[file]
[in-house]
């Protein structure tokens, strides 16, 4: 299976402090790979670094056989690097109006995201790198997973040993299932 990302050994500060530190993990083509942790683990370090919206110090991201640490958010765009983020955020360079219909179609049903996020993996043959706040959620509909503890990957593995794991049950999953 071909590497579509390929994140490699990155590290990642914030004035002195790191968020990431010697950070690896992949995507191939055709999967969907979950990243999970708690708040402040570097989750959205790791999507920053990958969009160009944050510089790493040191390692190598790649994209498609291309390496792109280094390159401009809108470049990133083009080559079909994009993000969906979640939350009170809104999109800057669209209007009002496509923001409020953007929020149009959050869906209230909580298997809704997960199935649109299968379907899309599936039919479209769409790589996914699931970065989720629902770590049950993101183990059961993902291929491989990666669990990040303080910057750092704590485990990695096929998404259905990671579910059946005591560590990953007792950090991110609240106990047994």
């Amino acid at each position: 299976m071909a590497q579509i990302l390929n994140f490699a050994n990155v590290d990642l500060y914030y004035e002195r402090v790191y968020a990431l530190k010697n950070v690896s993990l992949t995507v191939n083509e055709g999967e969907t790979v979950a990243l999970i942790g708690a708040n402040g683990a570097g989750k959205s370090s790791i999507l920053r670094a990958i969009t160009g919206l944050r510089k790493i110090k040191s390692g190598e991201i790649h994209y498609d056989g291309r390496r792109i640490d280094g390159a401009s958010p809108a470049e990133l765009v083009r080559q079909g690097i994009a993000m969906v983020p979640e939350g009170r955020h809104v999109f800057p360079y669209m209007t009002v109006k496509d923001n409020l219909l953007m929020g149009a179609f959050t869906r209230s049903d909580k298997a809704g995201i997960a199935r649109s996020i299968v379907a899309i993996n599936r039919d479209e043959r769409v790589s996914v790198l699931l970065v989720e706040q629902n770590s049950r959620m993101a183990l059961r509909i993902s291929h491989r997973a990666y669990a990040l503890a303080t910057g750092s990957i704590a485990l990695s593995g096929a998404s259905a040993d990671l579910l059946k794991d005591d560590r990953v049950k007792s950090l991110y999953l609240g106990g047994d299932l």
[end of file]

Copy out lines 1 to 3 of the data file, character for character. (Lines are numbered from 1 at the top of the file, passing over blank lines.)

[in-house]
């Protein structure tokens, strides 16, 4: 299976402090790979670094056989690097109006995201790198997973040993299932 990302050994500060530190993990083509942790683990370090919206110090991201640490958010765009983020955020360079219909179609049903996020993996043959706040959620509909503890990957593995794991049950999953 071909590497579509390929994140490699990155590290990642914030004035002195790191968020990431010697950070690896992949995507191939055709999967969907979950990243999970708690708040402040570097989750959205790791999507920053990958969009160009944050510089790493040191390692190598790649994209498609291309390496792109280094390159401009809108470049990133083009080559079909994009993000969906979640939350009170809104999109800057669209209007009002496509923001409020953007929020149009959050869906209230909580298997809704997960199935649109299968379907899309599936039919479209769409790589996914699931970065989720629902770590049950993101183990059961993902291929491989990666669990990040303080910057750092704590485990990695096929998404259905990671579910059946005591560590990953007792950090991110609240106990047994």
């Amino acid at each position: 299976m071909a590497q579509i990302l390929n994140f490699a050994n990155v590290d990642l500060y914030y004035e002195r402090v790191y968020a990431l530190k010697n950070v690896s993990l992949t995507v191939n083509e055709g999967e969907t790979v979950a990243l999970i942790g708690a708040n402040g683990a570097g989750k959205s370090s790791i999507l920053r670094a990958i969009t160009g919206l944050r510089k790493i110090k040191s390692g190598e991201i790649h994209y498609d056989g291309r390496r792109i640490d280094g390159a401009s958010p809108a470049e990133l765009v083009r080559q079909g690097i994009a993000m969906v983020p979640e939350g009170r955020h809104v999109f800057p360079y669209m209007t009002v109006k496509d923001n409020l219909l953007m929020g149009a179609f959050t869906r209230s049903d909580k298997a809704g995201i997960a199935r649109s996020i299968v379907a899309i993996n599936r039919d479209e043959r769409v790589s996914v790198l699931l970065v989720e706040q629902n770590s049950r959620m993101a183990l059961r509909i993902s291929h491989r997973a990666y669990a990040l503890a303080t910057g750092s990957i704590a485990l990695s593995g096929a998404s259905a040993d990671l579910l059946k794991d005591d560590r990953v049950k007792s950090l991110y999953l609240g106990g047994d299932l």